Seattle nightclubs stay jumping all year with quality local and international music. And that constant flow, like any frequent thing, can be taken for granted. But sometimes an exceptional cluster of shows makes you step back and consider how lucky we are to live here. This is one of those weeks. Here are three upcoming concerts less fortunate music fans in more obscure cities would kill to see.
Warning: these concerts are very hip.
The wildest young voice out of the London underground is the low-tenor belonging to Archy Marshall — a yelling, crooning, versatile weapon. The teenage rapper and hip-hop producer is fast gaining fame as a guitarist and singer, in a trio as King Krule. Debut album “6 Feet Beneath the Moon” dips into ska, singer-songwriter pop, and several indefinite, groovy genres. Live reviews have been uniformly positive.
King Krule performs with Willis Earl Beal at 8 p.m. Saturday at Barboza, 925 E. Pike St., Seattle; $12 (206-709-9442 or thethebarboza.com).
Chance the Rapper
A gifted emcee from Chicago who is young, smart and full of LSD — if you believe the title of “Acid Rap,” Rolling Stone’s “mixtape of the year” — Chance the Rapper is 2013’s breakout hip-hop star not named Macklemore, an artist with bona fide skills and mainstream appeal.
It’s almost crazy that something as excellent as “Acid Rap” is available for free download — “almost” because it’s great marketing. It lags in the middle but is thrilling at the ends, bringing up-tempo dance music together with tongue-baffling cadences (both indigenous to Chicago) and a wide-open pop feel that is all Chance. Earlier this year he was opening for Macklemore on tour. Now he’s doing songs with Justin Bieber. In 2014, the sky’s the limit.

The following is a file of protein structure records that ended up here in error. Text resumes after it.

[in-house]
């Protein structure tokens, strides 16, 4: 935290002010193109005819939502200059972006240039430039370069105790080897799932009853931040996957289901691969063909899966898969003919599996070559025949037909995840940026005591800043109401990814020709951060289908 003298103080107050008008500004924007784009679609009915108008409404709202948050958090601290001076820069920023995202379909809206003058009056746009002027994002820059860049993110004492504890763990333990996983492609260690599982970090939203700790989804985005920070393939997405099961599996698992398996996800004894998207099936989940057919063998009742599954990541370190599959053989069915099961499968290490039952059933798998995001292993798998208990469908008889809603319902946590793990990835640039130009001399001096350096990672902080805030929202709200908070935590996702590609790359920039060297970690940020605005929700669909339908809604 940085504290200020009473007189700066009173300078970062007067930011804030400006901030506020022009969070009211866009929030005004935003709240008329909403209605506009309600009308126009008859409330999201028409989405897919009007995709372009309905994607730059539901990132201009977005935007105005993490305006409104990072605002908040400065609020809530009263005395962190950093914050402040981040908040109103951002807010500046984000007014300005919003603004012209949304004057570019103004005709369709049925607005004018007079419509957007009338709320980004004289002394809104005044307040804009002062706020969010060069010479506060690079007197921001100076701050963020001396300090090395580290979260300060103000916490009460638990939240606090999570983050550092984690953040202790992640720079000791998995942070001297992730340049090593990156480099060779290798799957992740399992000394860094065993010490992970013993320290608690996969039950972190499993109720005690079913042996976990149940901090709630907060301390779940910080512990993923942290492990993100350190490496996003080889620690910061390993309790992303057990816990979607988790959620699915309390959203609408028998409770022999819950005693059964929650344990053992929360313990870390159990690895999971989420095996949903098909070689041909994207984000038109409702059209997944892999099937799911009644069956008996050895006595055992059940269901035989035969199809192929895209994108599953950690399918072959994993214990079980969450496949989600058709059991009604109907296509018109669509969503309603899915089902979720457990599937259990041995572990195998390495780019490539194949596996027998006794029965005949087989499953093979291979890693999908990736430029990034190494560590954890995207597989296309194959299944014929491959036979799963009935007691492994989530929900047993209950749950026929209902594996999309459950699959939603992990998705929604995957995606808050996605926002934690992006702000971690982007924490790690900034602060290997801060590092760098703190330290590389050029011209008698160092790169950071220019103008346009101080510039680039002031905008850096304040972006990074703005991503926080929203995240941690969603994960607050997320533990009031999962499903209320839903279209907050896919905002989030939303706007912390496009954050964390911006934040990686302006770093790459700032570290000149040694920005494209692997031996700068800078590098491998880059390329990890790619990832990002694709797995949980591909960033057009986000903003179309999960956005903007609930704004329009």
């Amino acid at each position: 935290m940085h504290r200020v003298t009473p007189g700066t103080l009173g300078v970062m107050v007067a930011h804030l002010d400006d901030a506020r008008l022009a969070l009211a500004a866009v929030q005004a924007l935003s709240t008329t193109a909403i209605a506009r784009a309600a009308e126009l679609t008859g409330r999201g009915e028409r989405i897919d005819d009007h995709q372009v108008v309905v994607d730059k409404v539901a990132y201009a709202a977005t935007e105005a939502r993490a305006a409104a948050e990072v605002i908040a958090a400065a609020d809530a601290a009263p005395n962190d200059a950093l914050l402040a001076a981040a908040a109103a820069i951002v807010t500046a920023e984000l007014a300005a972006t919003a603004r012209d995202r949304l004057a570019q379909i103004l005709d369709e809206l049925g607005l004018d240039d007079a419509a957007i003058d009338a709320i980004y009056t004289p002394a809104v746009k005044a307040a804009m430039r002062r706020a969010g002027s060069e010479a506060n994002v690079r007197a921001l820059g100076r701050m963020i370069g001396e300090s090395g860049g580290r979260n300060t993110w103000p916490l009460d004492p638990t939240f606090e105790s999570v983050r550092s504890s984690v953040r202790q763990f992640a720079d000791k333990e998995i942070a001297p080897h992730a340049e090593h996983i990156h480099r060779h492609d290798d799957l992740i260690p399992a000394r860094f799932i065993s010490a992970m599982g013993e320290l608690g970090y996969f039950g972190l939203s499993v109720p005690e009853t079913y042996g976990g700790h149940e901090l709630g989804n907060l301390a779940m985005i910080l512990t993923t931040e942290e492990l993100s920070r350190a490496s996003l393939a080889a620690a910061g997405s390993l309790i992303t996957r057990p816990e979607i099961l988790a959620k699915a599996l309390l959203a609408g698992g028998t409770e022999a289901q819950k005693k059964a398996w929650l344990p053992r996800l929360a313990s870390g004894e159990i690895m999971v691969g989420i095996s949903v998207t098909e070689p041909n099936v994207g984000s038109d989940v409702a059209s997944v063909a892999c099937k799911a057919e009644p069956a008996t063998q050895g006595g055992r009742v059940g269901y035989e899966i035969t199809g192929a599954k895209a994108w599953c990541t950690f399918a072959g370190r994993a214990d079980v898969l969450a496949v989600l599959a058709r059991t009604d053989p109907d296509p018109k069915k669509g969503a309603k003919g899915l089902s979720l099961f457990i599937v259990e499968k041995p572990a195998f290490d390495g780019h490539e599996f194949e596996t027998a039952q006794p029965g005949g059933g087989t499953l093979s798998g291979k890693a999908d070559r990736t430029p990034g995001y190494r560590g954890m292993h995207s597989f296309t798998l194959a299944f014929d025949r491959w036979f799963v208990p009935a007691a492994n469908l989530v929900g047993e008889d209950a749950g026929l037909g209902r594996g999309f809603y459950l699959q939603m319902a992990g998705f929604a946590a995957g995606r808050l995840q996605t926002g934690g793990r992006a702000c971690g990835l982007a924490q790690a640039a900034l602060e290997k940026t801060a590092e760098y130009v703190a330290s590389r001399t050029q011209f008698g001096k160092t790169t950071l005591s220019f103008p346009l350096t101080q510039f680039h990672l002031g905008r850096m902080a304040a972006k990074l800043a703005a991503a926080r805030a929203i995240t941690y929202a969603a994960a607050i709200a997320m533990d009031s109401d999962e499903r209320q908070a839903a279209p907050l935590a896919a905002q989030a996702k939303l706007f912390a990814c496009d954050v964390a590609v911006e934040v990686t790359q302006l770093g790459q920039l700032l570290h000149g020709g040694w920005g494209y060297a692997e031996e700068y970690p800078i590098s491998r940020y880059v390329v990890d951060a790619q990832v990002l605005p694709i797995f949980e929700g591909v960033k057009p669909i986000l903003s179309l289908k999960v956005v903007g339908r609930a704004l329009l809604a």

Chance the Rapper performs with DJ Rashad and Spinn at 8 p.m. Sunday at Showbox SoDo, 1700 First Ave. S., Seattle; $20-$25(showboxpresents.com).
In Glasgow, Rustie and his fellow deejays and electronic music producers have spent the last few years imagining a Day-Glo, ultra-synthetic future for hip-hop, built on screaming synthesizers and drums as heavy as Olympic weightlifting. That future is now.
Last year, the American deejay Skrillex ripped off their neon/aggressive aesthetic and sold out arenas. And this year Rustie’s musical partner Hudson Mohawke stripped down their style and crossed over to the mainstream, ending up on both Kanye’s and Drake’s albums. Rustie has not achieved their fame because he hasn’t yet made his music simple enough. Not to downplay the fury of a song like “Cry Flames” — people often talk about music “melting your face” while Rustie’s actually deserves the hyperbole. But it’s not just sonic Red Bull: it’s also careful and elegant.
Rustie performs with Dutty Wilderness at 8 p.m. Tuesday at Neumos, 925 E. Pike St., Seattle; $16-18 (206-709-9442 orneumos.com).